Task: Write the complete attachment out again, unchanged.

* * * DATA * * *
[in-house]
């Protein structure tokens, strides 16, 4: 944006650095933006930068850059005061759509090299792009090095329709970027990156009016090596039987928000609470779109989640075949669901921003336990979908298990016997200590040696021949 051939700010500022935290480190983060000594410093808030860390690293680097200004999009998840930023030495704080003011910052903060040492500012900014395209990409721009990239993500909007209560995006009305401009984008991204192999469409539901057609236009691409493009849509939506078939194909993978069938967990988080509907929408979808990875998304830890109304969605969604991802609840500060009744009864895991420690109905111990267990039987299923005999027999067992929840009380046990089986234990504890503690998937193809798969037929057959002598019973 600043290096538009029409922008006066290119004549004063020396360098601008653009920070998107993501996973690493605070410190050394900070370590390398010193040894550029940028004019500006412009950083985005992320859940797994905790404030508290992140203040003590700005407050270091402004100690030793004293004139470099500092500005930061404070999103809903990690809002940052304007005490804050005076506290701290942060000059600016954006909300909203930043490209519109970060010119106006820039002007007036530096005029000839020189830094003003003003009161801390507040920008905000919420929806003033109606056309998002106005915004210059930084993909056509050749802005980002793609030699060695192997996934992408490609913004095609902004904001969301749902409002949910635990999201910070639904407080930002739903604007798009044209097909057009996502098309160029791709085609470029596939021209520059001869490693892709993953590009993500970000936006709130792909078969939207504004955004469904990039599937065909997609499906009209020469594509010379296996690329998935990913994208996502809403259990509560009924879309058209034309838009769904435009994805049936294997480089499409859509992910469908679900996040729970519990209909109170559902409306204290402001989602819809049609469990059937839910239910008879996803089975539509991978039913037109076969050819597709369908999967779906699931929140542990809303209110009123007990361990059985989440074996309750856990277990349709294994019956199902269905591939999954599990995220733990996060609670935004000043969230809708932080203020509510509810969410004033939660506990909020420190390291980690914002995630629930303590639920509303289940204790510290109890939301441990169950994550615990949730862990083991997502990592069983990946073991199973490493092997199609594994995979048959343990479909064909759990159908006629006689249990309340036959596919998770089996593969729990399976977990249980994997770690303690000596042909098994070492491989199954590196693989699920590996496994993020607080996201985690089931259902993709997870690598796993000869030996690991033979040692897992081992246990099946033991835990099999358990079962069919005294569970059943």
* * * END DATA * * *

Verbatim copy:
[in-house]
């Protein structure tokens, strides 16, 4: 944006650095933006930068850059005061759509090299792009090095329709970027990156009016090596039987928000609470779109989640075949669901921003336990979908298990016997200590040696021949 051939700010500022935290480190983060000594410093808030860390690293680097200004999009998840930023030495704080003011910052903060040492500012900014395209990409721009990239993500909007209560995006009305401009984008991204192999469409539901057609236009691409493009849509939506078939194909993978069938967990988080509907929408979808990875998304830890109304969605969604991802609840500060009744009864895991420690109905111990267990039987299923005999027999067992929840009380046990089986234990504890503690998937193809798969037929057959002598019973 600043290096538009029409922008006066290119004549004063020396360098601008653009920070998107993501996973690493605070410190050394900070370590390398010193040894550029940028004019500006412009950083985005992320859940797994905790404030508290992140203040003590700005407050270091402004100690030793004293004139470099500092500005930061404070999103809903990690809002940052304007005490804050005076506290701290942060000059600016954006909300909203930043490209519109970060010119106006820039002007007036530096005029000839020189830094003003003003009161801390507040920008905000919420929806003033109606056309998002106005915004210059930084993909056509050749802005980002793609030699060695192997996934992408490609913004095609902004904001969301749902409002949910635990999201910070639904407080930002739903604007798009044209097909057009996502098309160029791709085609470029596939021209520059001869490693892709993953590009993500970000936006709130792909078969939207504004955004469904990039599937065909997609499906009209020469594509010379296996690329998935990913994208996502809403259990509560009924879309058209034309838009769904435009994805049936294997480089499409859509992910469908679900996040729970519990209909109170559902409306204290402001989602819809049609469990059937839910239910008879996803089975539509991978039913037109076969050819597709369908999967779906699931929140542990809303209110009123007990361990059985989440074996309750856990277990349709294994019956199902269905591939999954599990995220733990996060609670935004000043969230809708932080203020509510509810969410004033939660506990909020420190390291980690914002995630629930303590639920509303289940204790510290109890939301441990169950994550615990949730862990083991997502990592069983990946073991199973490493092997199609594994995979048959343990479909064909759990159908006629006689249990309340036959596919998770089996593969729990399976977990249980994997770690303690000596042909098994070492491989199954590196693989699920590996496994993020607080996201985690089931259902993709997870690598796993000869030996690991033979040692897992081992246990099946033991835990099999358990079962069919005294569970059943």